Transparency is key: Startup leaders need to get real during recruitment

- August 11, 2022 3 MIN READ

Startup leaders being real right from the beginning benefits both the candidates and the company, writes Ben Lipschitz.

Working in a startup or high-growth business is a whole different ball game to your big corporations. Expectations can sometimes be higher, there’s nowhere to hide in a small team, teamwork and cohesion are essential, and the highs and lows of business are more intense and unpredictable.

Communicating this to new or current staff falls on the shoulders of the CEOs, founders and leaders. Failing to be transparent about these realities can lead to disillusioned staff and resignations.

As a business leader, you might have a smart business plan and a deep understanding of the pressure of this environment – the pace at which things move, the sense of urgency, the attention to detail required to be successful and the need to be adaptable and flexible. But you can’t do it all. So it’s imperative to assemble a crack team capable of implementing your vision and bringing fresh ideas to the table.

Building that team is challenging, the talent shortage we’re currently experiencing is driving a mercenary-style culture where the best people are being head-hunted and offered competitive salaries.

So how can a founder or CEO stop the business they’re trying to build from turning into a revolving door of departures and arrivals that cripples creativity and kills momentum?

Be real during recruitment

For me, building and retaining a talented team and a strong culture starts in our interviews with prospective employees. We always aim to create an honest two-way dialogue that outlines realistic expectations and sets the basis for how we’ll go forward.

I’ve never been one to sugar-coat reality, but it’s still a challenge to tell someone you’re trying to recruit the unvarnished truth about what it’s going to be like to work in a startup. That it’s probably going to challenge them like never before. That the goalposts are going to continuously shift.  That they’re going to need to get dirty in the trenches one minute, or step up the next. That in a small, high-performance team there’s nowhere to hide, so they’ll need to own their failures as well as their successes.

When you’re up-front about what it’s really going to be like, you quickly see the ones who are hungry to learn, eager to grow and willing to lean into the challenge.

Balance the rough with the smooth

You may not be able to match the salary of a big tech multinational, so be honest with staff about what they are going to get out of growing with your startup.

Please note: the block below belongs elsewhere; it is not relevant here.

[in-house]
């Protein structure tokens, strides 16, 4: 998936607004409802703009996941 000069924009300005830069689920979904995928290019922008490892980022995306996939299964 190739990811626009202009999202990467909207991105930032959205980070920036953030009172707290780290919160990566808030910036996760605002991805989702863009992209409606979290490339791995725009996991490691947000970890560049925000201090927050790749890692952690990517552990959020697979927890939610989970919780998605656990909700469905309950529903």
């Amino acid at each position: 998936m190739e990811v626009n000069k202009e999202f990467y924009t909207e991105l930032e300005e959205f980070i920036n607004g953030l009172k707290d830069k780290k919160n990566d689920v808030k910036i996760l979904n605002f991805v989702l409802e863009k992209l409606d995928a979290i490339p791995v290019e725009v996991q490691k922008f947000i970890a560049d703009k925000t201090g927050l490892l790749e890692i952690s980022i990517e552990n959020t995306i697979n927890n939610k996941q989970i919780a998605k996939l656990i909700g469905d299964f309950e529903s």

Map out how their career and salary can progress, and explain that the harder they work the more successful the business will be. Business growth will create more opportunities for everyone to grow and find their place. Work ethic and skills go a long way in building future success and personal fulfillment, so explaining how valuable this is can actively slow the revolving door of staff.

Don’t expect anyone to sign over their entire career to your business. After a certain time they may move on, so do everything you can to teach them how to succeed in their future career. Including what it takes to build and run a successful business.

Recruitment is just the start

This approach has been very successful in not only attracting some great talent to FoodByUs, but also in making sure unsuitable candidates leave the hiring process at an early stage.

But getting the right people through the door is one thing, building a strong and cohesive team is another. If the day-to-day reality doesn’t match the promises you made in the preliminaries, the revolving door starts to spin again and everything you’re working towards grinds to a halt while you go back out to market to plug the gaps. That’s why it’s so important for startup leaders to get real right from the beginning.

For us, that means creating a culture that empowers and supports every team member daily. It’s easy to forget that appreciation and respect go a long way towards building loyalty.

Cohesion is another big target and one that needs a lot of attention. Carving out time from everyone’s hectic schedules for team bonding opportunities is important. It also requires leaders to check in regularly with staff and to empathise, listen and understand their needs. Keeping the team unified relies on every individual feeling comfortable and empowered in their role.

In my experience, attempting to buy respect and loyalty is usually a bad investment. But with honesty, care and support that starts from day one, they can certainly be earned.

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Now read this:

How to build a strong organisational culture – and why you must do it now